Browse Fellows

Google

www Lives

Biographical entry Beck, Alfred (1912 - 2006)

MRCS 1947; FRCS 1951; MD Prague 1935; DA 1943; LRCP 1947.

Born
28 January 1912
Uhersky Brod, Moravia, Czech Republic
Died
24 October 2006
Occupation
Orthopaedic surgeon and Trauma surgeon

Details

Alfred Beck was a consultant trauma and orthopaedic surgeon in Cardiff. He was born in Uhersky Brod, Moravia (now in the Czech Republic), on 28 January 1912. His father, Ignaz, was a wholesale merchant and councillor, from a prominent family in the Jewish community which included rabbis and businessmen. His mother was Rose Fürst. Alfred qualified at King Charles’ University, Prague, in 1935 and, after six months as a house surgeon at Ruzomberok, he completed two and a half years in the Czechoslovakian Army, before becoming a surgical registrar in Benesov, near Prague.

A year later the Germans occupied Czechoslovakia and Alfred secretly crossed the border into Poland, where he joined a volunteer unit. He first went to France and then to England, where he was accepted at St George’s. He then worked as a doctor at Colindale Hospital, and narrowly escaped death in a bombing raid. After the war he found that his parents, two brothers and several other relatives had been killed by the Germans in Aüschwitz.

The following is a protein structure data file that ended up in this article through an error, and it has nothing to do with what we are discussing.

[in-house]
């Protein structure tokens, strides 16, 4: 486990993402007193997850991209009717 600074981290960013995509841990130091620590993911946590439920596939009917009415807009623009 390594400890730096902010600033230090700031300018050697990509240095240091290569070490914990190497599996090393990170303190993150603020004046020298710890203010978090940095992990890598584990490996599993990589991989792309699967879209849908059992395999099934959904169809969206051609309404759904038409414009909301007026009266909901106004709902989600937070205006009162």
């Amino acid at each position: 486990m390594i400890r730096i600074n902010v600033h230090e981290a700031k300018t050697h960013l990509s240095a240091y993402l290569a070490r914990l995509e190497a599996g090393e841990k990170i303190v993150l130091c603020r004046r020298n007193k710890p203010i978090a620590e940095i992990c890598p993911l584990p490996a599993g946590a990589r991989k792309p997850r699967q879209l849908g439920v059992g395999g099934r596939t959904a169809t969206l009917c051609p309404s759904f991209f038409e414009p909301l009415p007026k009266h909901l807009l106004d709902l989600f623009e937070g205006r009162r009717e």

He specialised in orthopaedic surgery, was for many years a registrar at St Mary Abbott’s Hospital, and then at Cardiff, where for over 20 years he was consultant in charge of the accident unit at St David’s Hospital. After retirement from the NHS he joined an independent medical group in the City of London, where he continued to work until he was 80. He published on stress fractures, devised an instrument for extracting the femoral neck, and a way of measuring disuse atrophy.

A man of exceptional patience and modesty, he was a keen gardener, specialising in cacti. He died on 24 October 2006, and is survived by his wife Martha, whom he married in 1953, and his son Richard. His daughter Linda predeceased him.

Sources used to compile this entry: [BMJ 2007 334 101].

The Royal College of Surgeons of England